What does ADF stand for on a printer?
The acronym ADF stands for automatic document feeder, a device on a printing machine that will bring a photo, a sheet of paper, or another small document into the printer, so you do not have to insert it manually.
The automatic document feeder can hold several documents at once and conveniently print multiple copies of the same type of document. The ADF is crucial for organizations that need to print out large quantities of the same document.
The ADF automates the process of copying or scanning documents that have been placed on the glass, but it only works with a copier, printer, or scanner that is equipped with one.
Table of Contents
- What does ADF stand for on a printer?
- What are the DLP and DMD acronyms used in 3D printers?
- What do the letters FNW or FDN mean in the printer model name?
- PGBK ink and BK ink, what is the difference?
- What does a WSD printer mean?
- What does WPA, WPA2, or WPS mean on a printer?
What are the DLP and DMD acronyms used in 3D printers?
DLP (Digital Light Processing) or DMD (Digital Micromirror Device) are display technologies used in a variety of applications, including digital projectors, large-screen video displays, and rear-projection televisions.
The newest DLP televisions, for example, are so thin that they can be mounted on the wall just like a painting, and they can produce a full high-definition 1080p image for your viewing pleasure.
A DLP projector is a very different beast since it’s designed for larger venues, such as lecture halls and movie theaters. A projector is suitable for any large venue and can display a high-definition image in practically any setting.
DLP in 3D printing refers to the projector that flashes across the printer platform to cure all points at once.
What do the letters FNW or FDN mean in the printer model name?
When you are buying a new printer and comparing various models as part of a survey, you can wonder what the letter combinations in the model name mean. Printer manufacturers often use the following letters to indicate model features.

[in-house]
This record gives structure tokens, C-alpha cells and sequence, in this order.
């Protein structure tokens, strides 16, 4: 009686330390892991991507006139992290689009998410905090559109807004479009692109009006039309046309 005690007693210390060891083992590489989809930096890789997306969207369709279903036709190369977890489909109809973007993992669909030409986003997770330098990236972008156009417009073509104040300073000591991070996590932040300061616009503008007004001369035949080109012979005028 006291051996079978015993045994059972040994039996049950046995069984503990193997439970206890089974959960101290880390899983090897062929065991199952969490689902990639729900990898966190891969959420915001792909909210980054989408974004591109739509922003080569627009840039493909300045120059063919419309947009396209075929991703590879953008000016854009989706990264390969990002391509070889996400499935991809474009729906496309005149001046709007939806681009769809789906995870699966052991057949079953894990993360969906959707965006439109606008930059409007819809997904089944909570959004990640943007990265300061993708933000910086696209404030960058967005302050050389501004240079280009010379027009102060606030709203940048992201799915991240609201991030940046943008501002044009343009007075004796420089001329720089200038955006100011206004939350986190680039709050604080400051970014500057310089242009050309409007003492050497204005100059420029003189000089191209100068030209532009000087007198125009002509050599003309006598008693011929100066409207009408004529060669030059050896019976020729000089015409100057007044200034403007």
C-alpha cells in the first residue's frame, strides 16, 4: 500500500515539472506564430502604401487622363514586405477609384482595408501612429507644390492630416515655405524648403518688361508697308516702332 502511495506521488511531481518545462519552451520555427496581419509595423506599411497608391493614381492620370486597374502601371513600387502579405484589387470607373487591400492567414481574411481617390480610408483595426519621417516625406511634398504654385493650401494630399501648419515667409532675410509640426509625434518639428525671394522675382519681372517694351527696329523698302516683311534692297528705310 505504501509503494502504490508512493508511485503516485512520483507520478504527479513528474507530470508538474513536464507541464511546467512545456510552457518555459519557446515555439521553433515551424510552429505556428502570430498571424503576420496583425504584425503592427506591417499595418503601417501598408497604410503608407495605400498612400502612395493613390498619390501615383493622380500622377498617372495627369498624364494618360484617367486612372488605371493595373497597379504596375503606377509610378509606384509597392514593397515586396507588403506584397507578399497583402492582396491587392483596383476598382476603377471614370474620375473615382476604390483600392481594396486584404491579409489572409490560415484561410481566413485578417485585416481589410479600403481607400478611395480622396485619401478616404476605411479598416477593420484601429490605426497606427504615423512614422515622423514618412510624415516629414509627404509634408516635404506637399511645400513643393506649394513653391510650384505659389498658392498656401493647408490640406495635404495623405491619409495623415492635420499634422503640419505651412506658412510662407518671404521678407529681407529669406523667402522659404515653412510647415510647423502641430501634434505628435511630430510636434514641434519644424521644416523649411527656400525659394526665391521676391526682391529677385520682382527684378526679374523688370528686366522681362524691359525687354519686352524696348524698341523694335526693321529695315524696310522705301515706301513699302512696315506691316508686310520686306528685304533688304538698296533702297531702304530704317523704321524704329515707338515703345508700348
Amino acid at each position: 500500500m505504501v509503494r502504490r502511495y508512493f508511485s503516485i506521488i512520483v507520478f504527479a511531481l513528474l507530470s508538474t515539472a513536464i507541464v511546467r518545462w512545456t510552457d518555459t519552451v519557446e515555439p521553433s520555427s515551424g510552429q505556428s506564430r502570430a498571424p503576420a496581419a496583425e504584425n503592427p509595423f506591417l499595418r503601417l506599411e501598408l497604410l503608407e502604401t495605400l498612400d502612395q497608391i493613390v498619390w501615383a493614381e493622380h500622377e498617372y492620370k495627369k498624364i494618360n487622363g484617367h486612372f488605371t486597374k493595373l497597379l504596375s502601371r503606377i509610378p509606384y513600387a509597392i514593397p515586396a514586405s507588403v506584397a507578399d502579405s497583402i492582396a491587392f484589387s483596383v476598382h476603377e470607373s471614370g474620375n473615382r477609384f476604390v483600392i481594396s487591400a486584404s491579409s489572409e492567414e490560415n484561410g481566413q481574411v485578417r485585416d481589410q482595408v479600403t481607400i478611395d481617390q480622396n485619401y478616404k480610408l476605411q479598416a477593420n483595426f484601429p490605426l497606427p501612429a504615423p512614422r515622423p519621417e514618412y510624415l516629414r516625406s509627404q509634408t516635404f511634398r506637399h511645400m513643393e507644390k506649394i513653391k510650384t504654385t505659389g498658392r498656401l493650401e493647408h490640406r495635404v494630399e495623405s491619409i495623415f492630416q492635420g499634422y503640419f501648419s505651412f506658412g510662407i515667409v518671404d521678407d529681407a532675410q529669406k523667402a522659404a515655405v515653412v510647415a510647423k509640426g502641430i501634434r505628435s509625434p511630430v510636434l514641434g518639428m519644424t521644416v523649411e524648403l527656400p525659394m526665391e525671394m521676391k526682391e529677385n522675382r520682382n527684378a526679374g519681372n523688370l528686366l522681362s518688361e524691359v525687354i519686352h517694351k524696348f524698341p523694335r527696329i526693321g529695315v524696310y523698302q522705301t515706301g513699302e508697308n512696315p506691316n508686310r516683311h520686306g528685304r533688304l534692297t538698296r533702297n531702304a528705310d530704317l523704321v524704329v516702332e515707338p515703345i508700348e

D – duplex printing, you can print on both sides of the paper
F – fax, this is usually an all-in-one, multifunction printer that can fax files
N – network, printer has an Ethernet cable port
W – wireless, the printer can be connected to the computer directly without the need for cables.
For example, HP Color LaserJet Pro M454dn supports duplex printing and Ethernet wired connection but is not WiFi enabled. HP Color LaserJet Pro Multifunction M479fdn supports fax, printing on both sides, wired network but no WiFi. However, HP Laserjet Pro M180nw uses both wired and wireless connections.
PGBK ink and BK ink, what is the difference?
If you have a newer type of inkjet printer, you can notice that there are two black ink cartridges in your printer, one labeled PGBK, and the other one BK.
The PGBK (PaGe BlacK or PiGmented BlacK) ink is used for printing standard text-based documents. It does not hold on to coated paper well.
In contrast, the BK cartridge is designed to last longer when printed on coated photographic paper.
In general, a printer defaults to PGBK for text, lines, etc. – unless they are part of a photo.
What does a WSD printer mean?
WSD is an acronym for Wireless Direct, a printing protocol used by some printers to make wireless printing easier. It is a convenient, but not essential, feature to have.
The primary use for WSD is to connect to a printer without the need for a router or network. Instead, the printer broadcasts on a specified wireless frequency. The computer or mobile device like a phone or tablet can then connect directly to it without the need for a wireless router.
This can be useful in homes that have a wireless router but no Ethernet ports, or it can be helpful in homes where the router is in a different location to the printer.
What does WPA, WPA2, or WPS mean on a printer?
In wireless security, the acronym WPA stands for WiFi Protected Access. This term refers to a collection of technologies that protect WiFi networks. WPA security protocols are used in consumer-grade wireless routers and access points and some laptops, smartphones, and other WiFi devices. The primary security protocol, WPA2, is commonly used with newer WiFi devices.
The WPA acronym can also refer to the WPA/WPA2 security protocol standards defined in a series of documents published by the WiFi Alliance.
WPS is a standard for encrypting your home networks and allowing devices (e.g., printers and PCs) on the network to communicate with each other. The technology is now secure enough that it’s no longer essential to turn off all guests from using WPS.